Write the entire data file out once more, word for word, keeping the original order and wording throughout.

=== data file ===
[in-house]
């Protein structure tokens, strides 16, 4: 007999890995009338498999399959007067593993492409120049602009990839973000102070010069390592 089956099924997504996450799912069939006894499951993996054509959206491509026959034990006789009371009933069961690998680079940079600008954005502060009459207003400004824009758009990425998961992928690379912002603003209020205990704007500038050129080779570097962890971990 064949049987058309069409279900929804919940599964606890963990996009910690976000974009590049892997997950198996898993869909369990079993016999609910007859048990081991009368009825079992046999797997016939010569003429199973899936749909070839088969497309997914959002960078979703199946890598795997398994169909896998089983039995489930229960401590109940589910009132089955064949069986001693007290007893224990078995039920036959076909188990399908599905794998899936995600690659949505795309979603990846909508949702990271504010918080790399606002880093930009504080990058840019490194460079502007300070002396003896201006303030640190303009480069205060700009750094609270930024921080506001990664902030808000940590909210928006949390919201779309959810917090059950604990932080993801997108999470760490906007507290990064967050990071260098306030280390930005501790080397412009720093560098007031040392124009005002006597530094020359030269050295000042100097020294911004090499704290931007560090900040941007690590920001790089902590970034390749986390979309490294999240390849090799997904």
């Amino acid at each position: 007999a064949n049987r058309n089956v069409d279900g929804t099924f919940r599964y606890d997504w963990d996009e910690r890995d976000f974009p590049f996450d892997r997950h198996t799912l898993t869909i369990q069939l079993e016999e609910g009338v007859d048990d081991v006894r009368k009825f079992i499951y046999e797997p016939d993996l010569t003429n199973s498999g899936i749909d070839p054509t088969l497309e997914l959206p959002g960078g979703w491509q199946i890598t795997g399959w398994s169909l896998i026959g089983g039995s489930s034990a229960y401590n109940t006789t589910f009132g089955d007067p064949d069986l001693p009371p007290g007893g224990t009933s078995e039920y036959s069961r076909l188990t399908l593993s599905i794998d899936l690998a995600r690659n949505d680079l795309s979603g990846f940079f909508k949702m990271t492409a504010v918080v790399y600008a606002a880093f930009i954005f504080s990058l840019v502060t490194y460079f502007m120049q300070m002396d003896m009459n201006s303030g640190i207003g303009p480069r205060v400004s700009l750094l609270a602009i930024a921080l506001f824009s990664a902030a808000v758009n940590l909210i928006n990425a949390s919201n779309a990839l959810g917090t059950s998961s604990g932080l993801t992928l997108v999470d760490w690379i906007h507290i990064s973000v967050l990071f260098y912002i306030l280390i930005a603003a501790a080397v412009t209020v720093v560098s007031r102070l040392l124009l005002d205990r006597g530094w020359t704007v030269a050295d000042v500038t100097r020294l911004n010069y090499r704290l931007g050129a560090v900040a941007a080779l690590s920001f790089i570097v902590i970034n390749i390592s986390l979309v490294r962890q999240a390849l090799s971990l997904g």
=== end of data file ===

[in-house]
């Protein structure tokens, strides 16, 4: 007999890995009338498999399959007067593993492409120049602009990839973000102070010069390592 089956099924997504996450799912069939006894499951993996054509959206491509026959034990006789009371009933069961690998680079940079600008954005502060009459207003400004824009758009990425998961992928690379912002603003209020205990704007500038050129080779570097962890971990 064949049987058309069409279900929804919940599964606890963990996009910690976000974009590049892997997950198996898993869909369990079993016999609910007859048990081991009368009825079992046999797997016939010569003429199973899936749909070839088969497309997914959002960078979703199946890598795997398994169909896998089983039995489930229960401590109940589910009132089955064949069986001693007290007893224990078995039920036959076909188990399908599905794998899936995600690659949505795309979603990846909508949702990271504010918080790399606002880093930009504080990058840019490194460079502007300070002396003896201006303030640190303009480069205060700009750094609270930024921080506001990664902030808000940590909210928006949390919201779309959810917090059950604990932080993801997108999470760490906007507290990064967050990071260098306030280390930005501790080397412009720093560098007031040392124009005002006597530094020359030269050295000042100097020294911004090499704290931007560090900040941007690590920001790089902590970034390749986390979309490294999240390849090799997904």
């Amino acid at each position: 007999a064949n049987r058309n089956v069409d279900g929804t099924f919940r599964y606890d997504w963990d996009e910690r890995d976000f974009p590049f996450d892997r997950h198996t799912l898993t869909i369990q069939l079993e016999e609910g009338v007859d048990d081991v006894r009368k009825f079992i499951y046999e797997p016939d993996l010569t003429n199973s498999g899936i749909d070839p054509t088969l497309e997914l959206p959002g960078g979703w491509q199946i890598t795997g399959w398994s169909l896998i026959g089983g039995s489930s034990a229960y401590n109940t006789t589910f009132g089955d007067p064949d069986l001693p009371p007290g007893g224990t009933s078995e039920y036959s069961r076909l188990t399908l593993s599905i794998d899936l690998a995600r690659n949505d680079l795309s979603g990846f940079f909508k949702m990271t492409a504010v918080v790399y600008a606002a880093f930009i954005f504080s990058l840019v502060t490194y460079f502007m120049q300070m002396d003896m009459n201006s303030g640190i207003g303009p480069r205060v400004s700009l750094l609270a602009i930024a921080l506001f824009s990664a902030a808000v758009n940590l909210i928006n990425a949390s919201n779309a990839l959810g917090t059950s998961s604990g932080l993801t992928l997108v999470d760490w690379i906007h507290i990064s973000v967050l990071f260098y912002i306030l280390i930005a603003a501790a080397v412009t209020v720093v560098s007031r102070l040392l124009l005002d205990r006597g530094w020359t704007v030269a050295d000042v500038t100097r020294l911004n010069y090499r704290l931007g050129a560090v900040a941007a080779l690590s920001f790089i570097v902590i970034n390749i390592s986390l979309v490294r962890q999240a390849l090799s971990l997904g």